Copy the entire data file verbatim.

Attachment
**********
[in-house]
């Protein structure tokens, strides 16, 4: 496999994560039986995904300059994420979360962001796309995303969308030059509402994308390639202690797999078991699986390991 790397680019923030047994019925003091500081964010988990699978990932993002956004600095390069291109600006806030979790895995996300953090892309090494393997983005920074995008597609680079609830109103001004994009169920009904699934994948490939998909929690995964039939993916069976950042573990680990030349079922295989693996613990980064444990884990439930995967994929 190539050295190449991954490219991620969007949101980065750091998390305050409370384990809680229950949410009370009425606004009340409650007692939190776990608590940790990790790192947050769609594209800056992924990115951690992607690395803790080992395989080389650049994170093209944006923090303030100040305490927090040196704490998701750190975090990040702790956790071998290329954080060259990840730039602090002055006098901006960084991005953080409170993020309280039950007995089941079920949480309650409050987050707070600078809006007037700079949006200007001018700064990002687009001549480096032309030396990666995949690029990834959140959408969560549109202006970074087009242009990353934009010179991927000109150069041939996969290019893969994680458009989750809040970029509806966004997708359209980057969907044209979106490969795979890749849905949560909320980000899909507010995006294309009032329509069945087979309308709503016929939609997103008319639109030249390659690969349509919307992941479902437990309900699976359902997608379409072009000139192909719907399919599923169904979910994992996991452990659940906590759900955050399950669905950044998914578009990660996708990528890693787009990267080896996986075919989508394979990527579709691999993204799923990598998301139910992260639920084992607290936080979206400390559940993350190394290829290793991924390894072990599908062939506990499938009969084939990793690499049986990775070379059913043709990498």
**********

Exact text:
[in-house]
């Protein structure tokens, strides 16, 4: 496999994560039986995904300059994420979360962001796309995303969308030059509402994308390639202690797999078991699986390991 790397680019923030047994019925003091500081964010988990699978990932993002956004600095390069291109600006806030979790895995996300953090892309090494393997983005920074995008597609680079609830109103001004994009169920009904699934994948490939998909929690995964039939993916069976950042573990680990030349079922295989693996613990980064444990884990439930995967994929 190539050295190449991954490219991620969007949101980065750091998390305050409370384990809680229950949410009370009425606004009340409650007692939190776990608590940790990790790192947050769609594209800056992924990115951690992607690395803790080992395989080389650049994170093209944006923090303030100040305490927090040196704490998701750190975090990040702790956790071998290329954080060259990840730039602090002055006098901006960084991005953080409170993020309280039950007995089941079920949480309650409050987050707070600078809006007037700079949006200007001018700064990002687009001549480096032309030396990666995949690029990834959140959408969560549109202006970074087009242009990353934009010179991927000109150069041939996969290019893969994680458009989750809040970029509806966004997708359209980057969907044209979106490969795979890749849905949560909320980000899909507010995006294309009032329509069945087979309308709503016929939609997103008319639109030249390659690969349509919307992941479902437990309900699976359902997608379409072009000139192909719907399919599923169904979910994992996991452990659940906590759900955050399950669905950044998914578009990660996708990528890693787009990267080896996986075919989508394979990527579709691999993204799923990598998301139910992260639920084992607290936080979206400390559940993350190394290829290793991924390894072990599908062939506990499938009969084939990793690499049986990775070379059913043709990498």